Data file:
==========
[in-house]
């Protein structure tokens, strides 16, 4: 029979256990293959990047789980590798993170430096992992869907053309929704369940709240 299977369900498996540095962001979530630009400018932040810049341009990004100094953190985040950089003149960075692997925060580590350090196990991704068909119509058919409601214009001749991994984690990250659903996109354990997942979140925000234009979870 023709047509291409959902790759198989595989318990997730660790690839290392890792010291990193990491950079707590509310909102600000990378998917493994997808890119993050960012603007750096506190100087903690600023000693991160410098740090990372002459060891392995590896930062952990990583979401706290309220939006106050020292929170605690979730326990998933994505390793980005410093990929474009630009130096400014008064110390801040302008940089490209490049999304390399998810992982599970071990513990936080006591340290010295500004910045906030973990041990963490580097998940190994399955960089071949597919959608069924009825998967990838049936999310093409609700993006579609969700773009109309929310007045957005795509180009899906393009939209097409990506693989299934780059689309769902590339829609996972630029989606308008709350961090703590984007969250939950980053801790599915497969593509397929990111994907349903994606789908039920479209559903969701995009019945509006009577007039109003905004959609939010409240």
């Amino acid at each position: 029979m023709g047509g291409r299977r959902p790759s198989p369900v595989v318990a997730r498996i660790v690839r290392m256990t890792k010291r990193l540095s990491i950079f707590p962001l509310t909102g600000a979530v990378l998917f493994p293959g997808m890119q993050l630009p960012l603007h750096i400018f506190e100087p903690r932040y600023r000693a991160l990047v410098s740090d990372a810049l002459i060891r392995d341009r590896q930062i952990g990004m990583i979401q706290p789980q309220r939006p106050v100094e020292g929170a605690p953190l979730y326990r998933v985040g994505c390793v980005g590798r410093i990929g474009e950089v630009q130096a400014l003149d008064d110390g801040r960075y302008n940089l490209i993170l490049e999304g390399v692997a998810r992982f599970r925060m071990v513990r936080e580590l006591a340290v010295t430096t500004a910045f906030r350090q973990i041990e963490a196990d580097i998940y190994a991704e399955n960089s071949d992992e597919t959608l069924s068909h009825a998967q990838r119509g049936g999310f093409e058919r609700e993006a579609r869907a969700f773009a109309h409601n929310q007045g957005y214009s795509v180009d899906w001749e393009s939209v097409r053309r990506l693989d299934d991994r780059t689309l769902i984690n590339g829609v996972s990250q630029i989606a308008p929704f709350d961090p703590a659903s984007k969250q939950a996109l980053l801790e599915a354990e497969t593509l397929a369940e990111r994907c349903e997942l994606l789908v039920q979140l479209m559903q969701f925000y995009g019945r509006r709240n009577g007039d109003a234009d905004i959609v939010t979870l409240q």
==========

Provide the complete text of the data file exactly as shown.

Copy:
[in-house]
């Protein structure tokens, strides 16, 4: 029979256990293959990047789980590798993170430096992992869907053309929704369940709240 299977369900498996540095962001979530630009400018932040810049341009990004100094953190985040950089003149960075692997925060580590350090196990991704068909119509058919409601214009001749991994984690990250659903996109354990997942979140925000234009979870 023709047509291409959902790759198989595989318990997730660790690839290392890792010291990193990491950079707590509310909102600000990378998917493994997808890119993050960012603007750096506190100087903690600023000693991160410098740090990372002459060891392995590896930062952990990583979401706290309220939006106050020292929170605690979730326990998933994505390793980005410093990929474009630009130096400014008064110390801040302008940089490209490049999304390399998810992982599970071990513990936080006591340290010295500004910045906030973990041990963490580097998940190994399955960089071949597919959608069924009825998967990838049936999310093409609700993006579609969700773009109309929310007045957005795509180009899906393009939209097409990506693989299934780059689309769902590339829609996972630029989606308008709350961090703590984007969250939950980053801790599915497969593509397929990111994907349903994606789908039920479209559903969701995009019945509006009577007039109003905004959609939010409240």
């Amino acid at each position: 029979m023709g047509g291409r299977r959902p790759s198989p369900v595989v318990a997730r498996i660790v690839r290392m256990t890792k010291r990193l540095s990491i950079f707590p962001l509310t909102g600000a979530v990378l998917f493994p293959g997808m890119q993050l630009p960012l603007h750096i400018f506190e100087p903690r932040y600023r000693a991160l990047v410098s740090d990372a810049l002459i060891r392995d341009r590896q930062i952990g990004m990583i979401q706290p789980q309220r939006p106050v100094e020292g929170a605690p953190l979730y326990r998933v985040g994505c390793v980005g590798r410093i990929g474009e950089v630009q130096a400014l003149d008064d110390g801040r960075y302008n940089l490209i993170l490049e999304g390399v692997a998810r992982f599970r925060m071990v513990r936080e580590l006591a340290v010295t430096t500004a910045f906030r350090q973990i041990e963490a196990d580097i998940y190994a991704e399955n960089s071949d992992e597919t959608l069924s068909h009825a998967q990838r119509g049936g999310f093409e058919r609700e993006a579609r869907a969700f773009a109309h409601n929310q007045g957005y214009s795509v180009d899906w001749e393009s939209v097409r053309r990506l693989d299934d991994r780059t689309l769902i984690n590339g829609v996972s990250q630029i989606a308008p929704f709350d961090p703590a659903s984007k969250q939950a996109l980053l801790e599915a354990e497969t593509l397929a369940e990111r994907c349903e997942l994606l789908v039920q979140l479209m559903q969701f925000y995009g019945r509006r709240n009577g007039d109003a234009d905004i959609v939010t979870l409240q």